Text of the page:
The Twins left the door open for Michael Cuddyer on Thursday, even after signing Josh Willingham to a three-year, $21 million contract, but by day's end, it sounded as if Cuddyer would walk away anyway.

The Denver Post reported that the Rockies were the favorites to land Cuddyer after making what is believed to be a three-year, $27 million offer. The Twins were not optimistic.

Minnesota had a standing three-year, $25 million offer for Cuddyer for more than one week before signing Willingham. Once Willingham agreed to terms, the Twins pulled their offer to Cuddyer but the dialogue continued.

Twins General Manager Terry Ryan told Cuddyer's agent, Casey Close, that the offer still stood, but if Cuddyer accepted, Ryan would have needed special approval from Twins CEO Jim Pohlad, since the deal would have pushed the Twins past their $100 million payroll target.

Willingham will make $7 million next season, pushing the Twins projected payroll to about $96 million.

Last week, Ryan was asked if he'd be willing to exceed his payroll budget for the right move, and he said he'd have to check with Pohlad. Ryan calls this "the three-block walk," since Target Field is about three blocks from Pohlad's office in downtown Minneapolis.

The Twins have Willingham penciled in at right field, with Denard Span in center and Ben Revere in left. The lineup would look a lot more potent with Willingham in left, Span in center and Cuddyer in right, allowing Revere to serve as a fourth outfielder.

So Ryan kept contemplating that three-block walk, while Cuddyer deliberated. The Twins have been surprised in recent days that they didn't get more of a response from their longest-tenured player.

Internally, some have speculated that his heart was no longer pulling him back to Minnesota after a frustrating 99-loss season.

Insiders say Cuddyer's original asking price was three years, $36 million, so with the Rockies or the Twins, he knew he'd be settling for far less.

With Willingham in the fold, a strong argument can be made that the Twins should spend whatever extra money they have on pitching.

The starting rotation includes Carl Pavano, Francisco Liriano, Scott Baker, Nick Blackburn and Brian Duensing. They're hoping to add at least one starter so they can move Duensing to the bullpen.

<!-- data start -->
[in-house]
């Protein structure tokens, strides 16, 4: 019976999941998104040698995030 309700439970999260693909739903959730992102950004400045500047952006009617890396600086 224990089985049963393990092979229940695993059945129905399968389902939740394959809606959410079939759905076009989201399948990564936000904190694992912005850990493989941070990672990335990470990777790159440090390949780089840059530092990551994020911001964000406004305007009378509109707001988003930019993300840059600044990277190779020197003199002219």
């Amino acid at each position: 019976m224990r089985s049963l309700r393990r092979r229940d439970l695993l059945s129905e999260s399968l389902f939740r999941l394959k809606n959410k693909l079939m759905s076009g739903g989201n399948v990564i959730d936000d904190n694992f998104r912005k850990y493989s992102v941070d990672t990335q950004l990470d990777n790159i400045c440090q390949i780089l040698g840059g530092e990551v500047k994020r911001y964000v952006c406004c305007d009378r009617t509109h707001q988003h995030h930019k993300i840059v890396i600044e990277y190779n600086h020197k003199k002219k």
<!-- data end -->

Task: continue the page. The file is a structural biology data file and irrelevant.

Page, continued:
The Twins know they could use at least one more impact signing. Let's say that player costs $8 million next season. The starting pitching options, at that price, don't entice them.

Edwin Jackson might get $8 million or more next year, but it won't be from the Twins, who consider him too erratic. Roy Oswalt is a 34-year-old injury risk.

The Twins undoubtedly will seek bargains on the sales racks, especially when the market turns, and free agents start getting squeezed.

So it's all in a holding pattern, for now. The Twins and Cuddyer's camp are keeping everything hush-hush. After signing Willingham on Thursday, Ryan decided to wait to address the media until Friday.

"He is working on some other things today before leaving the office for our company holiday party," Mike Herman, the Twins director of baseball communications, said in an e-mail to reporters.

Close has declined daily interview requests, and Cuddyer has been unavailable for comment. Meanwhile, the Twins' biggest decision of the offseason remains on hold..

Minor-league signings

Add three more names to the growing list of players the Twins have signed to minor-league deals with spring training invites:

• J.R. Towles -- He caught 54 games for the Astros last season and batted .184 with three homers and 11 RBI. The Twins' catching depth chart now includes Joe Mauer, Ryan Doumit, Drew Butera, Rene Rivera and Towles.

• Steve Pearce -- The corner infielder and outfielder played 50 games for the Pirates last season, batting .202 with one homer and 10 RBI.

• Aaron Thompson -- The lefthanded pitcher posted a 7.04 ERA in four appearances for the Pirates last season, including one start. He also went 1-0 with a 2.84 ERA in five games, including four starts for Class AAA Indianapolis.

The Twins have now invited 24 non-roster players to spring training. That includes minor-league free agents and prospects such as infielder Brian Dozier and catcher Chris Herr- mann, who aren't on the 40-man roster but will be in camp anyway.